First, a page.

Police have told families affected by the Didcot Power Station collapse that they are doing “everything in their power” to complete the investigation.
Police renew pledge to find answers on Didcot seven-year anniversary
The message was released on Thursday 23 February, which marks the seventh year since
four workers lost their lives.
Thames Valley Police Deputy Chief Constable, Jason Hogg said: “Our thoughts and deepest sympathies are today with the families.
“We continue to investigate this incident looking at offences of Corporate Manslaughter, Gross Negligence Manslaughter and Health and Safety at Work Act offences.”
The joint investigation is being conducted by Thames Valley Police with the Health and
The incident happened on 23 February, 2016 when demolition workers Mick Collings, Chris Huxtable, Ken Cresswell, and John Shaw were preparing to demolish a boiler house at the site of the Oxfordshire power station. The structure suddenly collapsed and they were buried under tonnes of rubble.
It is a “hugely complex” investigation, say the Police with “vast amounts of evidence and witness statements” involved.
Police have already carried out over 1,920 witness interviews and sifted through almost 900 tonnes of evidence, reported the BBC.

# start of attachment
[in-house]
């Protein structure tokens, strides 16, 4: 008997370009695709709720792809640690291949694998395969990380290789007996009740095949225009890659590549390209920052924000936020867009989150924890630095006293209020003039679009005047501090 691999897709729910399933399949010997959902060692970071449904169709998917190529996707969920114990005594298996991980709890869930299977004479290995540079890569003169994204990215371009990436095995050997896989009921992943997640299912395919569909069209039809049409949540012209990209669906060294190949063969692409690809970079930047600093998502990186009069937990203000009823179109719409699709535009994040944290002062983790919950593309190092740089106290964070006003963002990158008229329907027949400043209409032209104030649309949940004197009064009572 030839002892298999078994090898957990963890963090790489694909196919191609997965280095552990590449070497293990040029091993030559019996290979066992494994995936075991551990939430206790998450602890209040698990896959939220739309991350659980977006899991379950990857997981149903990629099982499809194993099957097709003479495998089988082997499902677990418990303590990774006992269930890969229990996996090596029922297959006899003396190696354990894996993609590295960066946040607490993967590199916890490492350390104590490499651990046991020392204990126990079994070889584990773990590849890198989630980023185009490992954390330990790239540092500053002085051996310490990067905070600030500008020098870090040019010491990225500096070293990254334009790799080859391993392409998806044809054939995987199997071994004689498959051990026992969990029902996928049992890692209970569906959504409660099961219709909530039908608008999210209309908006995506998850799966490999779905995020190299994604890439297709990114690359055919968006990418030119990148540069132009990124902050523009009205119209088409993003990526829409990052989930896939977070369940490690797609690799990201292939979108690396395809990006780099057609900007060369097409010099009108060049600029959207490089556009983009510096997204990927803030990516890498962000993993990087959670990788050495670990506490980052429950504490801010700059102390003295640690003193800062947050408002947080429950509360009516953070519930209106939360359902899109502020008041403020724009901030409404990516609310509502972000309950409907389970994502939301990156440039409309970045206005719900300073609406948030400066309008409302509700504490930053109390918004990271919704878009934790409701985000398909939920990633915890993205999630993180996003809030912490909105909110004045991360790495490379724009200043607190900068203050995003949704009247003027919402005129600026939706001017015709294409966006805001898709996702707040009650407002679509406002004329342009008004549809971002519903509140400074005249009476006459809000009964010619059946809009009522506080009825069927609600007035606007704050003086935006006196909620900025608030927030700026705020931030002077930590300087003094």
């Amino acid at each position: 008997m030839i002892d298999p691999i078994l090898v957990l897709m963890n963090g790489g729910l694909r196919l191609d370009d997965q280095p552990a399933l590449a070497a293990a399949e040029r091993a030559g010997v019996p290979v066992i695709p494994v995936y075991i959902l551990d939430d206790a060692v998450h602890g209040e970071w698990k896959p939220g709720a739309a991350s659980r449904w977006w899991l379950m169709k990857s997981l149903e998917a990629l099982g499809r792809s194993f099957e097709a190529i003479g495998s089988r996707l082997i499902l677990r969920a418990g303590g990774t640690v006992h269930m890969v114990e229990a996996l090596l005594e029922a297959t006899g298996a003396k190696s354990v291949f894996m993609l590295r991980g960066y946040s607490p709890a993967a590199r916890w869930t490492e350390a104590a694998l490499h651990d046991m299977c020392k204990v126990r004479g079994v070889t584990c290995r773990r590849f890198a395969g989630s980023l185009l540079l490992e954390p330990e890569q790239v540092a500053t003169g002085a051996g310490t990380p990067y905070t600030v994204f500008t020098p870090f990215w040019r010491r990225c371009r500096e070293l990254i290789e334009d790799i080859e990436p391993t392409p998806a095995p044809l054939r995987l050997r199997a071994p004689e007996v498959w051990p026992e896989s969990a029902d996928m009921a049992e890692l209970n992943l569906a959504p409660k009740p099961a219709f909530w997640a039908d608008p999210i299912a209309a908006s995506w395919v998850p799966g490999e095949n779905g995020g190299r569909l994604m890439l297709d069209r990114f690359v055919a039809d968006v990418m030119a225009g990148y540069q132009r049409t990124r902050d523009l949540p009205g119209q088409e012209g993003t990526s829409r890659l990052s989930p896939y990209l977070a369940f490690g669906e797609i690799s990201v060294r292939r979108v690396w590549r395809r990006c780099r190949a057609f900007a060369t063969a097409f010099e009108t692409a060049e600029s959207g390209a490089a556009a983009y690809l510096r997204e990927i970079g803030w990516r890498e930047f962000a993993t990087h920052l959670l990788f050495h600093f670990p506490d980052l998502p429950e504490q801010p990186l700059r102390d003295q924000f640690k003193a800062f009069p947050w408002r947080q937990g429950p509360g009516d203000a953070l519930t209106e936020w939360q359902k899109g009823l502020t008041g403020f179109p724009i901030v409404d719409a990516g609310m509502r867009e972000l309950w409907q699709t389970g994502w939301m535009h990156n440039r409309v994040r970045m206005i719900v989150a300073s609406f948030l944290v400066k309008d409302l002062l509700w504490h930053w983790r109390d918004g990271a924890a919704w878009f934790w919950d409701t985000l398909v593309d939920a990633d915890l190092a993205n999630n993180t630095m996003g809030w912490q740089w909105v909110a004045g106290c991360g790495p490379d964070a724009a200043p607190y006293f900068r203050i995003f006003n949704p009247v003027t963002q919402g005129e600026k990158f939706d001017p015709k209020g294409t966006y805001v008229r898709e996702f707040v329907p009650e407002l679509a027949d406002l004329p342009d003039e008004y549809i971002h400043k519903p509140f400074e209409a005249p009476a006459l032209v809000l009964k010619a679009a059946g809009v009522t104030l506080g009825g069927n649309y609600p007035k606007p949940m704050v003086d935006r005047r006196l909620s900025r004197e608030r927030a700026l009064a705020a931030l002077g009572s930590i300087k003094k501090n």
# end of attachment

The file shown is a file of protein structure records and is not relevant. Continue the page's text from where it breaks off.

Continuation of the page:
But a safety campaign group, which has been supporting the families of the deceased workers, expressed “grave concern” that the investigation has taken so long to conclude.
“Justice delayed can be justice denied for the families and leaves current workers exposed to the risks,” said the statement released by Hazards.
Gail Cresswell, wife of Ken Cresswell also commented in the statement: “We can’t believe it has taken seven years and still no end in sight. We still have no answers for our men who just went to work.”
Tia Huxtable, 18, daughter of Chris Huxtable, paid tribute: “My dad Chris was the most loving heart-warming person you could ever meet, always had a smile on his face, he worked for his family.
“Seven years on and still no answers, still no explanation on why my dad lost his life the way he did.”
The boiler house at Didcot A power station was a steel framed building with the boilers suspended from the superstructure and above ground level to allow for their expansion.
At the time of the collapse, it was being prepared for explosive demolition which was to take place on 5 March, a process which involved cutting the structure to weaken it.
When the incident happened, the rubble from the collapse was so extensive and unstable, it took over six months before all five of the workers’ bodies could be recovered.
Deputy chief constable, Jason Hogg added they would continue with “unwavering determination” to find answers: “I know that the families are still waiting for the answers about what happened to their loved ones.
“We will continue to do everything in our power to complete our joint investigation as soon as possible.”
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